Saturday, August 11, 2007

5 Common Misconceptions About Gay People- And Allow Me to Clear It Up For You (Ver 2)

Misconception: A mistaken thought, idea, or notion.

We are weak.

Perhaps it is the quality of being effeminate that led most people to harbor this notion. In a macho world where males have to be brutish to assert their power and dominance, any male who shows emotion or fails to throw a ball or engage in “manly activities” is inferior. It is a sad truth that many, especially people who are uneducated or those who fail to open their minds, still subscribe to this antiquated belief.

But we all know real strength is in the spirit, and gay people and members of the fairer sex alike, have demonstrated the power of determination and persistence. It is an amazing feat for young gay men, who journey through childhood and adolescence being ridiculed and criticized for their lack of masculine stance, to achieve great heights in whatever industry they choose. Overcoming such unjust treatment, which more often than not manifest feelings of confusion (“Why me? Why am I like this?), shame, and self loathing, is certainly no easy task.

We jump at every man we see.

Some straight males, especially those who had an unfortunate experience with a gay person, may tend to generalize this to the entire populace. If we follow that line of thinking, then if for example, a person of a different race or culture does something atrocious, would it be fair for us to assume that the rest of his people are inclined to do such a thing? Conduct is specific to a person!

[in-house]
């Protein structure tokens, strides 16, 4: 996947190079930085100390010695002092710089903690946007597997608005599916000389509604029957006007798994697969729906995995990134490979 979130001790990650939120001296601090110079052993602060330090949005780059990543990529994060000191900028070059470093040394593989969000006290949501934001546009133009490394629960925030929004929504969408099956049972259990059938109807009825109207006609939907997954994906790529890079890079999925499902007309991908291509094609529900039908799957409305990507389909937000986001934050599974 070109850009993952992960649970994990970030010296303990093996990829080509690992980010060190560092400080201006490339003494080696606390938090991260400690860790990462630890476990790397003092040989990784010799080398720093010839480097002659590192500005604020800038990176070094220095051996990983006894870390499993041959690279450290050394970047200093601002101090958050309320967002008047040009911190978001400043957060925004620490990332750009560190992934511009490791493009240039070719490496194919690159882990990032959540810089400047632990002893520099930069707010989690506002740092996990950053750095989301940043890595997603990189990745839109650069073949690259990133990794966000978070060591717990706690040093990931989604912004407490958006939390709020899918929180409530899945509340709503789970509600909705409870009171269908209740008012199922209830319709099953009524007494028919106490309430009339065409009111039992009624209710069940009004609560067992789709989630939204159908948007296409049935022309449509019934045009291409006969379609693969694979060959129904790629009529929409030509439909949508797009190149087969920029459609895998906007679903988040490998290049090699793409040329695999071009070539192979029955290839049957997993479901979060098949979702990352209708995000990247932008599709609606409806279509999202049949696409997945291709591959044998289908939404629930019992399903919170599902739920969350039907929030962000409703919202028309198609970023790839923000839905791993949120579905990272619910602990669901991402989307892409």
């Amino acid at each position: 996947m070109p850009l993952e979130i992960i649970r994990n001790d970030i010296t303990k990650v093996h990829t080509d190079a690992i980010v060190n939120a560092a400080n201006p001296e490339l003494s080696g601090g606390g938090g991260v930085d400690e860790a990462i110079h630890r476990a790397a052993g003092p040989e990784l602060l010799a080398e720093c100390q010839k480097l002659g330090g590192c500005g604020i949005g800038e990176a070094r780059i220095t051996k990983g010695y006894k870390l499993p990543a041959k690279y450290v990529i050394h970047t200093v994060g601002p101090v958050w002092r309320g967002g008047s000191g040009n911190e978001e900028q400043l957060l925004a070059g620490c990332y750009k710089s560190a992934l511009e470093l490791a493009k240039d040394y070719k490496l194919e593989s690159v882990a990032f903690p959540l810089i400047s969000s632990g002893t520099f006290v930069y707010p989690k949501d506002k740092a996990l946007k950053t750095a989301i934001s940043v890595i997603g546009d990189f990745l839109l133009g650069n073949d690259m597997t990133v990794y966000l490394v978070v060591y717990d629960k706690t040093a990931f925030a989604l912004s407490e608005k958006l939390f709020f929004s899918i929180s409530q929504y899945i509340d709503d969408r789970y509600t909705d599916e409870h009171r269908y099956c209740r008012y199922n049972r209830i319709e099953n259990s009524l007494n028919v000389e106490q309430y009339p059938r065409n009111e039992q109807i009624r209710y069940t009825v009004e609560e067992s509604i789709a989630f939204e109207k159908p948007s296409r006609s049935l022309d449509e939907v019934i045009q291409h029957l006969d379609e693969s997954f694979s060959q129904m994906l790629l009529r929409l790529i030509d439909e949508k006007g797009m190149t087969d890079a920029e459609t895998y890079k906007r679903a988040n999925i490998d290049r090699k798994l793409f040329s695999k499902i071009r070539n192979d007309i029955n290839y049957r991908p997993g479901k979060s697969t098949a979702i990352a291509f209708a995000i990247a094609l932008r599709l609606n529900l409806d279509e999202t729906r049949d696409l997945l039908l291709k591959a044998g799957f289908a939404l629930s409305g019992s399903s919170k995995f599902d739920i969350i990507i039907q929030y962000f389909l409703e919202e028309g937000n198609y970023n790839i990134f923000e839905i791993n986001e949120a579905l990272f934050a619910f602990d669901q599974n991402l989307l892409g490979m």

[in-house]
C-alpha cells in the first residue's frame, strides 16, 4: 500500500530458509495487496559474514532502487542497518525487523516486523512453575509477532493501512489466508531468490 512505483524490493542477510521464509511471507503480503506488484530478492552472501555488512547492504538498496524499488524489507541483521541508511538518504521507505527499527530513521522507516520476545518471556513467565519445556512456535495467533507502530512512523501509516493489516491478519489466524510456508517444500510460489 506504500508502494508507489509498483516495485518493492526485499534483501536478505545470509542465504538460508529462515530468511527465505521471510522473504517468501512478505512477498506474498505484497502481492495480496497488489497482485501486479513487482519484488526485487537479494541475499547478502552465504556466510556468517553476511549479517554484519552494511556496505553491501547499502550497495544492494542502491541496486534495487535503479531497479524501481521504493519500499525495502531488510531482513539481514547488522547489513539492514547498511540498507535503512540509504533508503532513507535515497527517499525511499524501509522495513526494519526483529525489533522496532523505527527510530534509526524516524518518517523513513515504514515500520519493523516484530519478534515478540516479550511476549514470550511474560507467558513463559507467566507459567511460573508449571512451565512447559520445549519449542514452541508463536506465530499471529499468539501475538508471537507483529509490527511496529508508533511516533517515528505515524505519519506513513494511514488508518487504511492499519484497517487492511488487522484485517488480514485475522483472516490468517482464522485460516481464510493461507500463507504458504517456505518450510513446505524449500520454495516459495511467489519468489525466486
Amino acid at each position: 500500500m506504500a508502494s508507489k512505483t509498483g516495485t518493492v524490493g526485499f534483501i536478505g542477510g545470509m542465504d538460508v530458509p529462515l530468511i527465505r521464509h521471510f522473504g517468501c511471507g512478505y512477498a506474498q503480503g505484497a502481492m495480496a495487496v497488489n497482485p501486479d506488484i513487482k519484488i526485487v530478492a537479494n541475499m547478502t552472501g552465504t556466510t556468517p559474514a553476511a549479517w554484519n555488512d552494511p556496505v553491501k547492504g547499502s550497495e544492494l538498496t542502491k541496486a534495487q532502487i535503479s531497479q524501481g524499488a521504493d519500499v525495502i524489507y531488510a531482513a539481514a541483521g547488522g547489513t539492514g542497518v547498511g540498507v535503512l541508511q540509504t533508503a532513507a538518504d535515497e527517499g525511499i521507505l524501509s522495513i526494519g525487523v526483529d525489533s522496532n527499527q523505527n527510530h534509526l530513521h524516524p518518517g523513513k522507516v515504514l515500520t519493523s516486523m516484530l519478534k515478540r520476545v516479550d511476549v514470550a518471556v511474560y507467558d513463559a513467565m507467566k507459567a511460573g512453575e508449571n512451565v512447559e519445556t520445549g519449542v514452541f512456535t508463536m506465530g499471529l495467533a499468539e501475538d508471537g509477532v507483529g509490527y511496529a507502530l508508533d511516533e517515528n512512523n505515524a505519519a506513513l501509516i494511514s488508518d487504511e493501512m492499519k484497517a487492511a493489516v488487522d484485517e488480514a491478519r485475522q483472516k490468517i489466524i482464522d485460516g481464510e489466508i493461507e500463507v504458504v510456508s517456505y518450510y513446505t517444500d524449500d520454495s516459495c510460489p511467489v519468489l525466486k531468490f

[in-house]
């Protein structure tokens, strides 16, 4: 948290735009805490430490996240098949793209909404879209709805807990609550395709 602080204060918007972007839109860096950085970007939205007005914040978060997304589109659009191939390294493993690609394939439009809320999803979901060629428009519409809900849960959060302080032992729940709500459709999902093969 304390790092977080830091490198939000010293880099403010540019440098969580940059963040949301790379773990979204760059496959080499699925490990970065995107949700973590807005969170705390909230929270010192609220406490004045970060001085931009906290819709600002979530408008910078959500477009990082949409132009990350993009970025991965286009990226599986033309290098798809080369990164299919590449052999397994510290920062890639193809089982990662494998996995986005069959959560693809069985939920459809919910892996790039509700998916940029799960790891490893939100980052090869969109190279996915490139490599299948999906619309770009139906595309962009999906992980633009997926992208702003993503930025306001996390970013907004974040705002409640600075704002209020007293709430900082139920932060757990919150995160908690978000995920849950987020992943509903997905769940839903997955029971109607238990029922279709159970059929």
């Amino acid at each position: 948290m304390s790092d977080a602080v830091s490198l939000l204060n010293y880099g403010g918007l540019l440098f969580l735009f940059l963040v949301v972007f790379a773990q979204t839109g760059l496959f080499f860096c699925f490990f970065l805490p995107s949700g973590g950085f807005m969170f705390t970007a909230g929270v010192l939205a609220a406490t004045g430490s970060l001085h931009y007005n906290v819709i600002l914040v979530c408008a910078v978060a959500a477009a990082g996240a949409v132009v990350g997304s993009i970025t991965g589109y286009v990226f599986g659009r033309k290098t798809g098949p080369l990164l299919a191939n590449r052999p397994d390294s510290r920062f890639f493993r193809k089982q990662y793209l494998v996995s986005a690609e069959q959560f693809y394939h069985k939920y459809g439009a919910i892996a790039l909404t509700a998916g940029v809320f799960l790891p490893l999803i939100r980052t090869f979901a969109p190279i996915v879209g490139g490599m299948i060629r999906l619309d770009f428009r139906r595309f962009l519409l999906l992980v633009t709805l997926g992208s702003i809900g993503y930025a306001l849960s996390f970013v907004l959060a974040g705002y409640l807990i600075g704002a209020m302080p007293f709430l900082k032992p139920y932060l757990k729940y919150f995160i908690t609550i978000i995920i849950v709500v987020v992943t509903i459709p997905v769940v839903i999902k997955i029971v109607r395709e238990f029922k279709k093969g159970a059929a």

Or this notion could simply be a huge ego stroke for straight men who believe all gay men are attracted to them. Ugh.

We are too emotional.

Once again, this is not true for all gay men. As a matter of fact, all human beings, whether man or woman, gay or straight, at some point in their lives have the capacity of harboring strong emotions. This should not be stereotyped as a “gay quality”.

We are all effeminate and love to wear women’s clothes

This may be true for gay men who cross dress, but a lot of gay men are also happy with their own looks and don’t feel the compulsion to dress and look like a woman. There are so many levels that encompass the whole spectrum: from the most effeminate to straight-acting gay men. Gayness is not defined by sheer stance and wardrobe, so this should be removed as with other erroneous notions about gay men.

We are much more immoral than straight people and will surely go to hell.

Homosexuality and Catholicism are probably the most difficult to reconcile. The bible is very specific (in the book Leviticus) that it is forbidden for a man to have sexual relations with another man. It is truly difficult to find answers to questions like: Is being gay a sin? Does God still love homosexuals? Is it an absolute that gay people not express their love and intimacy physically like a man and a woman would?

To this day, the answers still elude us. But one thing is for certain: only God, not other people can make judgments.

Are gay people much more immoral than straight people? It all certainly boils down to personal conduct. The emphasis is on refraining from making judgments; after all, we are not in a position to do so.

The Bottomline:

Sexual orientation should never be an issue. Prejudice and bigotry spring from these mistaken notions, and they should be struck from people’s minds.

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